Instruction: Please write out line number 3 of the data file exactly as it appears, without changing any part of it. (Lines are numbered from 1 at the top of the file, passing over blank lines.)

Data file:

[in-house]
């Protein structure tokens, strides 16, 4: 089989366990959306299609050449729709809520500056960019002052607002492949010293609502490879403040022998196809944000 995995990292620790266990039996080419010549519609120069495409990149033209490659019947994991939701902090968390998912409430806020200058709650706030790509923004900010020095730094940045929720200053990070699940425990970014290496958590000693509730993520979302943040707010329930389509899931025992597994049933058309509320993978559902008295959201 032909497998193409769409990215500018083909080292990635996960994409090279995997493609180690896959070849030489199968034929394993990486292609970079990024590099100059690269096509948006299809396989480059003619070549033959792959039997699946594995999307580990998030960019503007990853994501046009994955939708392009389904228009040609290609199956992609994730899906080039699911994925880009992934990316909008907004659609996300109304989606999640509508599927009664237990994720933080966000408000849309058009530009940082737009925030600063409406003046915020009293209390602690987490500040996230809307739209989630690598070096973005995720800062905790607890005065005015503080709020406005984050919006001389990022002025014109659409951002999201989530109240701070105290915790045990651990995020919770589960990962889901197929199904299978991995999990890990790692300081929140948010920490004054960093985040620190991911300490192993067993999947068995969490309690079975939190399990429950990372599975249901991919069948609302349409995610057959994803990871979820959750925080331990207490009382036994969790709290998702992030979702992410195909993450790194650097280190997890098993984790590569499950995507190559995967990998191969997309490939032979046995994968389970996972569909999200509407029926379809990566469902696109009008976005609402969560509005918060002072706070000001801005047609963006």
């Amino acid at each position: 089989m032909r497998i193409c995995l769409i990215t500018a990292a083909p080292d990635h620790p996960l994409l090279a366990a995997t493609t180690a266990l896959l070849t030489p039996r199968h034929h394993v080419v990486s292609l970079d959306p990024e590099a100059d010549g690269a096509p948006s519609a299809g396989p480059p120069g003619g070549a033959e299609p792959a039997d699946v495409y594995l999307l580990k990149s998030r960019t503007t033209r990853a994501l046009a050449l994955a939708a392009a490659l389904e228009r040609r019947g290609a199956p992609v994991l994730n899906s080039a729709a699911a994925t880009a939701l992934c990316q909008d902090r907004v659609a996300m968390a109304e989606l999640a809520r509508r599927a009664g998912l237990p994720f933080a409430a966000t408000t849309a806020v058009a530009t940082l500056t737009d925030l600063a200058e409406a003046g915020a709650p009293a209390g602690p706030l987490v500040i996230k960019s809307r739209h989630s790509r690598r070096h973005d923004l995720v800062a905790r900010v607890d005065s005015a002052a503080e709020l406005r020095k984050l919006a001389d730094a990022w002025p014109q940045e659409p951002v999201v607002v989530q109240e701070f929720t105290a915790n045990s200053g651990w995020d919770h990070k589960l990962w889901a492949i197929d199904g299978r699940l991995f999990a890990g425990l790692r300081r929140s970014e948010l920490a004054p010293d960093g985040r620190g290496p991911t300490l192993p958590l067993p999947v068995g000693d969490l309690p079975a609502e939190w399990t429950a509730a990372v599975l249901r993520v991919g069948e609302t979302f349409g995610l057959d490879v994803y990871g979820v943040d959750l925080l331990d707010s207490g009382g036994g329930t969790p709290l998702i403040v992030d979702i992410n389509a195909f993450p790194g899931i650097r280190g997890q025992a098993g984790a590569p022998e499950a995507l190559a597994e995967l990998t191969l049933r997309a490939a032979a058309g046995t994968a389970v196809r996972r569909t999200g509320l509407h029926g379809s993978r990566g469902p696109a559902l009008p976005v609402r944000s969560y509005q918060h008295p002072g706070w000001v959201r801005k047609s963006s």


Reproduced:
């Amino acid at each position: 089989m032909r497998i193409c995995l769409i990215t500018a990292a083909p080292d990635h620790p996960l994409l090279a366990a995997t493609t180690a266990l896959l070849t030489p039996r199968h034929h394993v080419v990486s292609l970079d959306p990024e590099a100059d010549g690269a096509p948006s519609a299809g396989p480059p120069g003619g070549a033959e299609p792959a039997d699946v495409y594995l999307l580990k990149s998030r960019t503007t033209r990853a994501l046009a050449l994955a939708a392009a490659l389904e228009r040609r019947g290609a199956p992609v994991l994730n899906s080039a729709a699911a994925t880009a939701l992934c990316q909008d902090r907004v659609a996300m968390a109304e989606l999640a809520r509508r599927a009664g998912l237990p994720f933080a409430a966000t408000t849309a806020v058009a530009t940082l500056t737009d925030l600063a200058e409406a003046g915020a709650p009293a209390g602690p706030l987490v500040i996230k960019s809307r739209h989630s790509r690598r070096h973005d923004l995720v800062a905790r900010v607890d005065s005015a002052a503080e709020l406005r020095k984050l919006a001389d730094a990022w002025p014109q940045e659409p951002v999201v607002v989530q109240e701070f929720t105290a915790n045990s200053g651990w995020d919770h990070k589960l990962w889901a492949i197929d199904g299978r699940l991995f999990a890990g425990l790692r300081r929140s970014e948010l920490a004054p010293d960093g985040r620190g290496p991911t300490l192993p958590l067993p999947v068995g000693d969490l309690p079975a609502e939190w399990t429950a509730a990372v599975l249901r993520v991919g069948e609302t979302f349409g995610l057959d490879v994803y990871g979820v943040d959750l925080l331990d707010s207490g009382g036994g329930t969790p709290l998702i403040v992030d979702i992410n389509a195909f993450p790194g899931i650097r280190g997890q025992a098993g984790a590569p022998e499950a995507l190559a597994e995967l990998t191969l049933r997309a490939a032979a058309g046995t994968a389970v196809r996972r569909t999200g509320l509407h029926g379809s993978r990566g469902p696109a559902l009008p976005v609402r944000s969560y509005q918060h008295p002072g706070w000001v959201r801005k047609s963006s």